Diapers & Deadlines: The Hunger Game

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As my picky toddler grows, he’s taught me a thing or two and redefined my relationship with food. It’s clear we were born with this innate ability to stop when we’re full; but as we get older, we lose sight of that. Taste, experiences, smells and other factors shape what and how we eat. I love food and I love to cook, but I no longer just eat because I’m hungry. Think back to when you were a child at the dinner table, and your parents served something you just couldn’t stomach and then made you eat it because you’re not supposed to waste food. Well, at least that was my experience. And today, it takes a whole lot of psychological willpower to leave a plate with food on it. Even if I’m stuffed I will finish what I’m served. This is a problem and a point of contention I’m working on in my life. It’s just not healthy. But, when you become a mother, things get a little worse for “clean plate” folks. You suffer from a little disease I call the “double clean plate” syndrome. You’re feeding your toddler and you suddenly find yourself eating whatever they didn’t because you were taught not to waste food. I’m trying to get back to that natural system of hunger discernment and it’s extremely hard. Questioning why you eat is like a game … the hunger game. I am so out of touch with the real feeling I can barely tell the difference between thirst and hunger. So how am I supposed to continue to nurture my son’s ability to realize hunger, when I eat because I’m bored, happy, sad or stressed (desserts spelled backwards … mmmm)! Along with teaching children to eat healthy food, I think it’s very important to make sure they don’t lose the ability to recognize hunger and separate it from the many other reasons why we eat when we become adults. I’m learning to let my son tell me when he’s hungry. In the meantime I’m learning how to do it again, too.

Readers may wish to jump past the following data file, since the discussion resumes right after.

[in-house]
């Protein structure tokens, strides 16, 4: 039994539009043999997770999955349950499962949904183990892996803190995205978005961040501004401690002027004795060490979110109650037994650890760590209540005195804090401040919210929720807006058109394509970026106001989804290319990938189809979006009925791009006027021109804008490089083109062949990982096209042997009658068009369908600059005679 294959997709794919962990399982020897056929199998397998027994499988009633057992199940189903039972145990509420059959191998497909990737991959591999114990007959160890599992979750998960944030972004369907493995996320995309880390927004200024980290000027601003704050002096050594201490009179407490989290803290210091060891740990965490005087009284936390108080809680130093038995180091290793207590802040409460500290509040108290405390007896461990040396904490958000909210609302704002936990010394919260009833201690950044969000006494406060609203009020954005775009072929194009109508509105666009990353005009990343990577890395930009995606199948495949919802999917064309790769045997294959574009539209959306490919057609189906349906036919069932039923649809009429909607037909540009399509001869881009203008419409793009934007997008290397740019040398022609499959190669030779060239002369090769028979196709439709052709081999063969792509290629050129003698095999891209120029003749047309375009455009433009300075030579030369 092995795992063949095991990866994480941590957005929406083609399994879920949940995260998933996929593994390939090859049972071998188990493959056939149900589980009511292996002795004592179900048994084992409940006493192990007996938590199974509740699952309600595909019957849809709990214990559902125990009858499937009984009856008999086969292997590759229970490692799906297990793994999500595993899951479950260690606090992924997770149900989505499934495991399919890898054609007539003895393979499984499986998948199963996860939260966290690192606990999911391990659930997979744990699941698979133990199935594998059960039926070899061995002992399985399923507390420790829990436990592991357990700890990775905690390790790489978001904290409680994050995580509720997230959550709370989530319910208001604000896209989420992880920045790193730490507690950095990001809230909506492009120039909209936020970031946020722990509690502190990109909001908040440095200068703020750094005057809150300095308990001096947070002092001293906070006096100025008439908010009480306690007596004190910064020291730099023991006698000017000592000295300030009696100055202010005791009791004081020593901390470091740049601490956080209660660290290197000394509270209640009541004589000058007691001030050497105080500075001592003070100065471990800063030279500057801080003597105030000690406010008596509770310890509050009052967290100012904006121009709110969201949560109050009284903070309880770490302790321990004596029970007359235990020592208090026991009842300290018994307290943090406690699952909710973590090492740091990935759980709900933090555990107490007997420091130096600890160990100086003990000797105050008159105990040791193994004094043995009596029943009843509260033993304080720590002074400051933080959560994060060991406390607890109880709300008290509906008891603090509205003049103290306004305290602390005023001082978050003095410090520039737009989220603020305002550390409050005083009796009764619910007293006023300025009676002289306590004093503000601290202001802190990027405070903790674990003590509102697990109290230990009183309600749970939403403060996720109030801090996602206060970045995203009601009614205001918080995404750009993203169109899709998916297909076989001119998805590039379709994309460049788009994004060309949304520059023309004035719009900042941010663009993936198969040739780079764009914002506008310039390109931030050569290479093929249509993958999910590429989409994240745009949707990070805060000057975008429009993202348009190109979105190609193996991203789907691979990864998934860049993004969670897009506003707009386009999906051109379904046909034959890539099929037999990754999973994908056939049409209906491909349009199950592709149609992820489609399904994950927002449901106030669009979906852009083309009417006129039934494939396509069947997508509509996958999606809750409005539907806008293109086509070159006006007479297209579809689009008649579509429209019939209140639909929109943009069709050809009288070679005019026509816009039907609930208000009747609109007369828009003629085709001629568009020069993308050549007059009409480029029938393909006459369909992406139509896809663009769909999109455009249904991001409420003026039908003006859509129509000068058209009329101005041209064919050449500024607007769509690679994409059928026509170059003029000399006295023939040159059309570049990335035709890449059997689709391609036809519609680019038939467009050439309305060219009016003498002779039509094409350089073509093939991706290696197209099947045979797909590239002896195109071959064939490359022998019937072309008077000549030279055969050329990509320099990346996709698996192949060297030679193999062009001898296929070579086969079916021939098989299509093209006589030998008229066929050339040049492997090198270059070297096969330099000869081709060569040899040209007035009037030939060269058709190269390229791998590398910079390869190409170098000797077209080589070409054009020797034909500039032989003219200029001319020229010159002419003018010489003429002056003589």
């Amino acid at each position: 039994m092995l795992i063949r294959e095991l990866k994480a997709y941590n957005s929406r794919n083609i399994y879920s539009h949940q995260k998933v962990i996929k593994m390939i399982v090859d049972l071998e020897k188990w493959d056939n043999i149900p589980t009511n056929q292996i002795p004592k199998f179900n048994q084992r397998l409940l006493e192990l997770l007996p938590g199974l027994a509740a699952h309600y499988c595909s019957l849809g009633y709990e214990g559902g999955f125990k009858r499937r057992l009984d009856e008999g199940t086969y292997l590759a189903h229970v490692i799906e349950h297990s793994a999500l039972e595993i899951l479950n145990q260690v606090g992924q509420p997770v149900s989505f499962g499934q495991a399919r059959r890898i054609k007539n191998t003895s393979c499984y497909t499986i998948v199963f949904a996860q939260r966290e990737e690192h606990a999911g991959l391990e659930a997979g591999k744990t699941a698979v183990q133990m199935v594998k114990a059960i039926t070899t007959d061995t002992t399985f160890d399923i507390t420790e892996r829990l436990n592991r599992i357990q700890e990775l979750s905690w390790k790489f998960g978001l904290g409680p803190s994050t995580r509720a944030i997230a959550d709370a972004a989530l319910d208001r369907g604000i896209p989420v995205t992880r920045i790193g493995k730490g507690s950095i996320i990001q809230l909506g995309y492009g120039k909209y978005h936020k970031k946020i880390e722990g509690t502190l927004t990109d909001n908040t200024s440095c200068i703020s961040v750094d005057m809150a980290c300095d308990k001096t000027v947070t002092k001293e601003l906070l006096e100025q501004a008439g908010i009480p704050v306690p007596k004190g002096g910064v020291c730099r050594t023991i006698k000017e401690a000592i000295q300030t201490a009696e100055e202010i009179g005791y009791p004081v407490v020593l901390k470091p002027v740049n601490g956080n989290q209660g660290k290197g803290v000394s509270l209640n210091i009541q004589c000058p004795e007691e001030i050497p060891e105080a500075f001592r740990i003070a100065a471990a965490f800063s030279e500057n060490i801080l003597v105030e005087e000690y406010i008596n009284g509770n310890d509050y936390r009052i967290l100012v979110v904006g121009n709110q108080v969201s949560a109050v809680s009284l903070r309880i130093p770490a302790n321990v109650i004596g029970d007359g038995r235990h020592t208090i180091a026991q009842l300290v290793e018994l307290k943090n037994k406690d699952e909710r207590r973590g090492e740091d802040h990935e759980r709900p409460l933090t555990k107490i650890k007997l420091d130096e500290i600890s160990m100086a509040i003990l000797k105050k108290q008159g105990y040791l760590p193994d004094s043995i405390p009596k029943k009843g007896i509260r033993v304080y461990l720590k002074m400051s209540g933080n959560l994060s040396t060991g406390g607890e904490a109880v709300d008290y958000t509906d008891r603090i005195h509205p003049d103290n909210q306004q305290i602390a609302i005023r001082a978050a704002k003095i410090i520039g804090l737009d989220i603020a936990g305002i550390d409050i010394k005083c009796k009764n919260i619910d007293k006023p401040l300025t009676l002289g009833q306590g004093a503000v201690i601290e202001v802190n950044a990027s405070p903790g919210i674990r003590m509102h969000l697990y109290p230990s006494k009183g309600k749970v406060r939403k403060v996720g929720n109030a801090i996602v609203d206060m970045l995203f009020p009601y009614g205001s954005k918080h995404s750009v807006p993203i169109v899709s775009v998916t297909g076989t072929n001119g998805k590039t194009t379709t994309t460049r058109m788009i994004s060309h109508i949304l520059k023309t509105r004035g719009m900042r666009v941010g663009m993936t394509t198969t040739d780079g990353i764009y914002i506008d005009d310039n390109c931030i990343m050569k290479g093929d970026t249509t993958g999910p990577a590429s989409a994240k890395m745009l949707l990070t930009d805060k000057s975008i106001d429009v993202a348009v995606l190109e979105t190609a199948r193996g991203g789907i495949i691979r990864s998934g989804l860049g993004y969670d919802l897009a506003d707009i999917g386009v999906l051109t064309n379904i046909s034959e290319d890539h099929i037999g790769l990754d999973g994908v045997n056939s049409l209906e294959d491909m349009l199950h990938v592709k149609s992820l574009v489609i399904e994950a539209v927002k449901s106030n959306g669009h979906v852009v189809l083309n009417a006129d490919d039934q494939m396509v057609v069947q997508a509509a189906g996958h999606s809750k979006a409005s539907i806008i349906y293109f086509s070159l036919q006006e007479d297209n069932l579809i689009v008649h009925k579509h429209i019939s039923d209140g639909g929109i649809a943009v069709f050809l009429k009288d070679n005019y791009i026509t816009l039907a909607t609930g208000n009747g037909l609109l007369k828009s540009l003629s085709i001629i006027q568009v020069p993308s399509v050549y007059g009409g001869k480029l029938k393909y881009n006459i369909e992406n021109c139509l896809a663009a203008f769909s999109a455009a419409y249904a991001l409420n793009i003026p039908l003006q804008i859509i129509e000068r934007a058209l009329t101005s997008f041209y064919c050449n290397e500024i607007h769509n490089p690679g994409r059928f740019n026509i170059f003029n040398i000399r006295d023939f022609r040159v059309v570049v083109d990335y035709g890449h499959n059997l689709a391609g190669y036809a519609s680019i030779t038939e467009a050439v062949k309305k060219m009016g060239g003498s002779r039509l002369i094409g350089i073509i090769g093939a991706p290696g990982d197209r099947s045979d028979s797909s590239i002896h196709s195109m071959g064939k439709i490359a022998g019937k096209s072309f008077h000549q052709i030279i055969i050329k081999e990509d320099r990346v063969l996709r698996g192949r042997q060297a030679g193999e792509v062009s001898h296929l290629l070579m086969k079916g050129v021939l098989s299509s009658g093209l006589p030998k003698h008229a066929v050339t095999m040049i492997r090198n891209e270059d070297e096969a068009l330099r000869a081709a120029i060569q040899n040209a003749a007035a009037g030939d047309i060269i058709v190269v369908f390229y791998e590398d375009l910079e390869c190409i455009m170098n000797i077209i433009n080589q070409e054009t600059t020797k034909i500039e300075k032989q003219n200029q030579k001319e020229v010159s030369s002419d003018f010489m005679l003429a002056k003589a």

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Tags: picky eaters, stay-at-home-moms

Suban Nur Cooley

Suban Nur Cooley is a young communications professional and writer in the Greater Lansing region, who currently works for Capital Gains and the Refugee Development Center. She is also a proud Australian expatriate and Lansing homeowner.